The Princess Comes Across

The Princess Comes Across is a 1936 mystery/comedy film directed by William K. Howard and starring Carole Lombard and Fred MacMurray, the second of the four times they were paired together. Lombard, playing an actress from Brooklyn pretending to be a Swedish princess, does a "film-length takeoff" on MGM's Swedish star Greta Garbo.[2] The film was based on the 1935 novel A Halálkabin by Louis Lucien Rogger, the pseudonym of Laszlo Aigner and Louis Acze.

The Princess Comes Across
theatrical release poster
Directed byWilliam K. Howard
Produced byArthur Hornblow, Jr.
Screenplay byWalter DeLeon
Francis Martin
Don Hartman
Frank Butler[1]
Claude Binyon (uncredited)
J.B. Priestley (uncredited)
Story byPhilip MacDonald (adaptation)
Based onA Halálkabin "Death Cab")
(1934 novel)
by Louis Lucien Rogger
(Laszlo Aigner and Louis Acze)
StarringCarole Lombard
Fred MacMurray
Music bySong "My Concertina":
Phil Boutelje
Jack Scholl
CinematographyTed Tetzlaff
Edited byPaul Weatherwax
Distributed byParamount Pictures
Release date
  • May 22, 1936 (1936-05-22) (US)
Running time
75-76 minutes[1]
CountryUnited States


Wanda Nash (Carole Lombard), an actress from Brooklyn, decides to masquerade as "Princess Olga" from Sweden in order to land a film contract with a big Hollywood studio. On board the liner Mammoth bound for New York, she runs into King Mantell (Fred MacMurray), a concertina-playing band leader with a criminal record in his past. Both are blackmailed by Robert M. Darcy (Porter Hall), and after Darcy is killed, they become two of the prime suspects for the murder, and must find the real killer before the five police detectives traveling on the ship can pin it on them.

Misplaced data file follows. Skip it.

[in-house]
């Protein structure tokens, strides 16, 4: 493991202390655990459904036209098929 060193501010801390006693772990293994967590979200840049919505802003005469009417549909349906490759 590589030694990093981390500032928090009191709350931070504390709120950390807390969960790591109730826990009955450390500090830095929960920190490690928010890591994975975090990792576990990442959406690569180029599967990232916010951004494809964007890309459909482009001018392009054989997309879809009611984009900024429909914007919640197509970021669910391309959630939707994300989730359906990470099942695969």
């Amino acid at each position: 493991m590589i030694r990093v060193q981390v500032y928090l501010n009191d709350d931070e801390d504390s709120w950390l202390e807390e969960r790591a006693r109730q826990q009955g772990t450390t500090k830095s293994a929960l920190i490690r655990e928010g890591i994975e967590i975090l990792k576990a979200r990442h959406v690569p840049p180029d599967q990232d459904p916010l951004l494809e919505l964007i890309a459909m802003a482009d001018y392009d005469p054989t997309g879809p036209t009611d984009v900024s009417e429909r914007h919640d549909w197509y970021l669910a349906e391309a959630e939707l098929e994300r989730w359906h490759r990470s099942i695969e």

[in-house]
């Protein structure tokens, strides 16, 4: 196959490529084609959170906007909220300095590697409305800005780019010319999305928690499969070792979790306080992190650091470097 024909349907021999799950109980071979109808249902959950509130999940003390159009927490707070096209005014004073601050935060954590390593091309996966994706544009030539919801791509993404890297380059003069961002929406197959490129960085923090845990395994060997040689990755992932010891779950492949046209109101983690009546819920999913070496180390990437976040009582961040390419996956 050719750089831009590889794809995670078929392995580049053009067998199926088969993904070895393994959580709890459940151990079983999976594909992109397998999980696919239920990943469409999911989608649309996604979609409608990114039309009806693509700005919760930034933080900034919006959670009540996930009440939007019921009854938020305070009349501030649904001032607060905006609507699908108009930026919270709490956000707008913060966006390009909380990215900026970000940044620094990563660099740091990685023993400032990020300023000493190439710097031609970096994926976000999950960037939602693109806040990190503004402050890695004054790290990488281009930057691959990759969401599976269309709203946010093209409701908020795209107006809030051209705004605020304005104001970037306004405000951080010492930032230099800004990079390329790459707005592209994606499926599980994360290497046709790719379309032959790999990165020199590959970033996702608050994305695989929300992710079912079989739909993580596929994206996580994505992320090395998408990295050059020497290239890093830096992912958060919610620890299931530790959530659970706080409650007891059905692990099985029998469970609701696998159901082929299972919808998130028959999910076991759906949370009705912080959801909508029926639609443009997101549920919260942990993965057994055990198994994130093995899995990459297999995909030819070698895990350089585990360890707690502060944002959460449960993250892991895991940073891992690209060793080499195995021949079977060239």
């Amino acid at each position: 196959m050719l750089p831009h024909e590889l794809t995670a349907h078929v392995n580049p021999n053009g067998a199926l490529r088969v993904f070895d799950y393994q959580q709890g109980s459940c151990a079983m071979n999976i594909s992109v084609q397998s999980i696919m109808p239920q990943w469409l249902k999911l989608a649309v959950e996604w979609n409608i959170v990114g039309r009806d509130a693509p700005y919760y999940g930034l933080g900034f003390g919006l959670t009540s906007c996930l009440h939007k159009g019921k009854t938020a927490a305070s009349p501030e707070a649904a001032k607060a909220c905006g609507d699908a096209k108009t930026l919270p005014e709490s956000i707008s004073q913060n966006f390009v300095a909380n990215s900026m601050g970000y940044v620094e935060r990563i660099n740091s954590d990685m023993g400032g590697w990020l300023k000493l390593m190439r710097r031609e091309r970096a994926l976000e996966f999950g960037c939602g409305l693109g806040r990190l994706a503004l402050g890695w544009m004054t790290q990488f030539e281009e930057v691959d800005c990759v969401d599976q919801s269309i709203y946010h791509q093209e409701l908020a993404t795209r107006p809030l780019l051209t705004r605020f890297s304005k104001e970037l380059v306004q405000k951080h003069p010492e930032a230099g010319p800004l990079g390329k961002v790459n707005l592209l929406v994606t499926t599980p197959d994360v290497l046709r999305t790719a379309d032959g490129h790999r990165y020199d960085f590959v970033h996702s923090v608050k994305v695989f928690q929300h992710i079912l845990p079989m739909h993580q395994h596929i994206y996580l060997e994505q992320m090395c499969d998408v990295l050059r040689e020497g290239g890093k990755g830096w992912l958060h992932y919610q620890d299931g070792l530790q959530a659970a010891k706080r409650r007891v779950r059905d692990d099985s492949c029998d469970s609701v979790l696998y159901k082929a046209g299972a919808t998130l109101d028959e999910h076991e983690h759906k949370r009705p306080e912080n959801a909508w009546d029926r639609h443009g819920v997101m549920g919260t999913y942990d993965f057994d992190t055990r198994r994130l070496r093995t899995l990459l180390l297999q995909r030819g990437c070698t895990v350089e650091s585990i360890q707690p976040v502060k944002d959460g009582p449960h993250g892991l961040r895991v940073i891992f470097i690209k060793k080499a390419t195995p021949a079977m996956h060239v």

The Princess Comes Across which began with the working title Concertina[3] was initially intended to pair Lombard with George Raft for the third time, but Raft walked out when the studio assigned Ted Tetzlaff to photograph the film.[4] Raft felt that Tetzlaff had made Lombard look better than himself in their earlier film, Rumba, and did not want it to happen again.[5] [6]

With Raft out of the picture, and temporarily suspended for his actions,[3] the studio re-teamed Lombard and MacMurray, who had made the screwball comedy Hands Across the Table together in 1935. They would be paired together twice more, in 1937's Swing High, Swing Low and True Confession, made in the same year.[5]

Aside from casting concerns, filming was also delayed by the need for additional dialogue, which caused a change of directors from Harold Young to William K. Howard, and, after filming had begun in February 1936, by conflict between Howard and the producer's assistant.


Both the film and the stars received good notices. Variety called her Garbo impersonation a "swell characterization and makes a highly diverting [comedy] contrast when the 'princess' lapses into her real self and unloads a line of Brooklynese." Howard Barnes of the New York Herald Tribune praised Lombard's " assured and restrained portrayal - [which] is resourceful in exploiting its comic possibilities" The New York Post 's Thornton Delehanty called her Princess the " first role in which we have admired her since the early days of her picture career." Lombard herself liked the film because it "allowed her to do what she had first practiced in childhood days back in Indiana - mimic a figure from the silver screen."[2] However, Frank S. Nugent in his New York Times review called the film a "mild-to-boresome comedy."[5]


The Lux Radio Theater presented a one-hour radio adaptation of the film in December 1938, with Fred MacMurray repeating his role and Madeleine Carroll playing Wanda Nash/Princess Olga.[5]



  1. The Princess Comes Across at the American Film Institute Catalog
  2. Gehring, Wes D. Carole Lombard: The Hoosier Tornado Indianapolis: Indiana Historical Society, 2003. ISBN 978-0871951670 pp.136-137
  3. "Notes" on
  4. Aaker, Everett. The Films of George Raft, McFarland & Company, 2013. p.138
  5. Nixon, Rob "The Princess Comes Across" on
  6. Who'll take their picture? (1936, Feb 12). Los Angeles Times (1923-Current File) Retrieved from

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